Call Kurtis: Public Storage Doesn’t Care That Rats Destroyed My Stuff
Don't Miss This
- Kings Rally Late, Win Vegas Summer Title
- 40-Year-Old Mom With Two Kids Becomes NFL Cheerleader
- Raw: Driver Records Cellphone Video Of Stockton Shootout
- Get Ready For More Delays As Interstate 80 Project Will Close Lanes Starting Saturday
- Video: Family, Friends Mourn Death Of Woman Taken Hostage By Bank Robbery Suspects
Get Breaking News First
CBS13 (CARMICHAEL) — Putting her important belongings into a self storage unit was tough enough for Laurie Mendoza, a senior and a victim of foreclosure, she said.
“I never expected this. Never,” she said, wearing coveralls and a well-worn dust mask.
After losing her home and her dog, Mendoza opened her Public Storage unit several months ago to find many of her life belongings destroyed by rodents.
When she said the storage company wouldn’t do anything about it, she called Kurtis.
After paying Public Storage almost $400 a month for several units, she said the owners won’t keep her stuff safe from rodents.
“It’s nasty,” she said.
In baskets, clothing and even her son’s baby blanket.
“They chewed it up,” she said. “I guess they had their babies in it.”
She said they even ruined her favorite chairs — the only furniture she had left from her home.
And CBS13 spotted a dead rodent, rotting away just inside the door.
“When I saw the droppings and everything else I just started ripping things apart, you know what I mean?”
Afraid of getting the Hanta Virus, Mendoza won’t even go inside without putting on a dust mask.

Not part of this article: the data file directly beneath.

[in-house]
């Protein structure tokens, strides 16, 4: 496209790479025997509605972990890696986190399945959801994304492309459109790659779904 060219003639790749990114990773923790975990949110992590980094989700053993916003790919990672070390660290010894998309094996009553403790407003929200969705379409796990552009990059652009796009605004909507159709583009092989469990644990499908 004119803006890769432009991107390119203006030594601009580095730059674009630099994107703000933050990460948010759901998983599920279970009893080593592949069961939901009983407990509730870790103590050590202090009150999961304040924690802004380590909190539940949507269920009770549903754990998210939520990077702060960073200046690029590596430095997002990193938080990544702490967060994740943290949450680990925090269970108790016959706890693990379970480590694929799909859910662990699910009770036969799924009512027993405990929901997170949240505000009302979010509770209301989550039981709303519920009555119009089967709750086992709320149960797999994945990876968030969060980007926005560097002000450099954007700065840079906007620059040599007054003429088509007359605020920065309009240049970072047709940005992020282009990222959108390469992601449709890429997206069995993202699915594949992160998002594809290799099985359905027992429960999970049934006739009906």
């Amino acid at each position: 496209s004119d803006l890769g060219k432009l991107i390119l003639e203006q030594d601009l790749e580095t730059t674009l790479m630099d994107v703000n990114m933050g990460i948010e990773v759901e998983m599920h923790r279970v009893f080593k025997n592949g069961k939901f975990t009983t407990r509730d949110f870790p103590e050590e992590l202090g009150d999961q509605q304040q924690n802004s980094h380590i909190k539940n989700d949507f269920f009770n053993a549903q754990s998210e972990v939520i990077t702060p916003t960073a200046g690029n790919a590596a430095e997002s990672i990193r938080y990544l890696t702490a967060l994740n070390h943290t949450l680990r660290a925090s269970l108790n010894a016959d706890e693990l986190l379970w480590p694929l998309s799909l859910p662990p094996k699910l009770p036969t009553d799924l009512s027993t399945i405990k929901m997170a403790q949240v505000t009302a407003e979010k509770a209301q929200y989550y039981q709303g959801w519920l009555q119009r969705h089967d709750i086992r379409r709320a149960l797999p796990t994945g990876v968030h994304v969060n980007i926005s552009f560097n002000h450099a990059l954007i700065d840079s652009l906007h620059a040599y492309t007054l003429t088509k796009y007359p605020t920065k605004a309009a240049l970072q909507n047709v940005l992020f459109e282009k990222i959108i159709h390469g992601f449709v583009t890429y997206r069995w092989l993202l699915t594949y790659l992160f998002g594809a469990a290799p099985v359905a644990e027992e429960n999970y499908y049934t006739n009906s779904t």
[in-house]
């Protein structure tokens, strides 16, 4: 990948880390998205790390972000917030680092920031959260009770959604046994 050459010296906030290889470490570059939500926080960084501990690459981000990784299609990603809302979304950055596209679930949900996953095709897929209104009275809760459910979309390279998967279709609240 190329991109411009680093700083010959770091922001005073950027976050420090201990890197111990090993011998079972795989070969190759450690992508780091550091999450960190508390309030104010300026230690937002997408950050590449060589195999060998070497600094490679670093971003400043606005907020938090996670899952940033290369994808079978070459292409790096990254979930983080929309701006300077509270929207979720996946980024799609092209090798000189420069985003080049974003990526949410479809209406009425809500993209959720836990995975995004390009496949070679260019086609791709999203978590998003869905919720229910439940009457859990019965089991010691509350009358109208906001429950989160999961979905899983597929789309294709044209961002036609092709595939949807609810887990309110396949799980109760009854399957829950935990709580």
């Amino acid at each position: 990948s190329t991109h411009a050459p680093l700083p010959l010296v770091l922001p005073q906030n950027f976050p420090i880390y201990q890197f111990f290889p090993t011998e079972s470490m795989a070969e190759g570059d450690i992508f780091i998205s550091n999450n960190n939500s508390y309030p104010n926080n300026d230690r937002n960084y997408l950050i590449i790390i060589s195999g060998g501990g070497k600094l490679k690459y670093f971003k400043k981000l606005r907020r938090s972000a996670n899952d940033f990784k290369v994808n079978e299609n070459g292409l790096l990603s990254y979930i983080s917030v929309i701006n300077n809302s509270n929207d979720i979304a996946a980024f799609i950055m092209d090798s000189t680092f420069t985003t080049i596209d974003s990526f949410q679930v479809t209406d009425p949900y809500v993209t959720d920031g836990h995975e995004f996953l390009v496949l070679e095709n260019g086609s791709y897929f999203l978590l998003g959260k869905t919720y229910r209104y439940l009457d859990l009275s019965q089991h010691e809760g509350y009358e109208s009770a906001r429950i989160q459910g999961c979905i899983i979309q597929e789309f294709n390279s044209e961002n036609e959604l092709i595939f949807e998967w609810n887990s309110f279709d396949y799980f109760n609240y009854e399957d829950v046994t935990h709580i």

She said she’s not asking for Public Storage to pay for the damage, but said they refuse to refund her any of the $2,800 she said she’s paid them over a 7-month span.
“I guess I’ve just paid public storage money for nothing,” she said.
“An ordinary consumer would have an expectation that if she left her goods in a storage unit, they would be taken care of,” said property law professor John Sprankling, who read Public Storage’s lease agreement.
He zeroed in on a section saying Public Storage will “have no responsibility to occupant for any loss, liabilty, claim, expense, damage to property…. from any cause.”
“They have to protect your stuff, unless you’ve waived that protection in the agreement,” he said.
Unless Public Storage is willing to help, it may take a court to interpet if she’s owed anything.
Public Storage executive and spokesperson Shawn Weidmann ignored all our calls and messages, before his assistant told us, “He got your message,” and wouldn’t be responding. Public Storage District Manager Jon Rader declined comment as well.
Public Storage is a member of the National Self Storage Association, which told CBS13 it expects members to maintain facilities and address problems like rodents. But it didn’t think Public Storage owed Mendoza anything for damage from rats.
“I don’t know how to keep my things safe anymore,” Mendoza said.
Desperate for help, Mendoza said she’s moving into a cleaner unit for now until she can afford to move it all somewhere else.
“There’s not much I can do, is there?” she said. “Except to just keep going forward.”
A rodent problem could fall under a nuisance law, enforced by county code enforcement.
Sacramento County said unless it hears from more people, it won’t get involved.
Most of the storage locations offer insurance coverage for an additional cost, but generally only cover up to $5,000 or $10,000, which may not cover everything you own.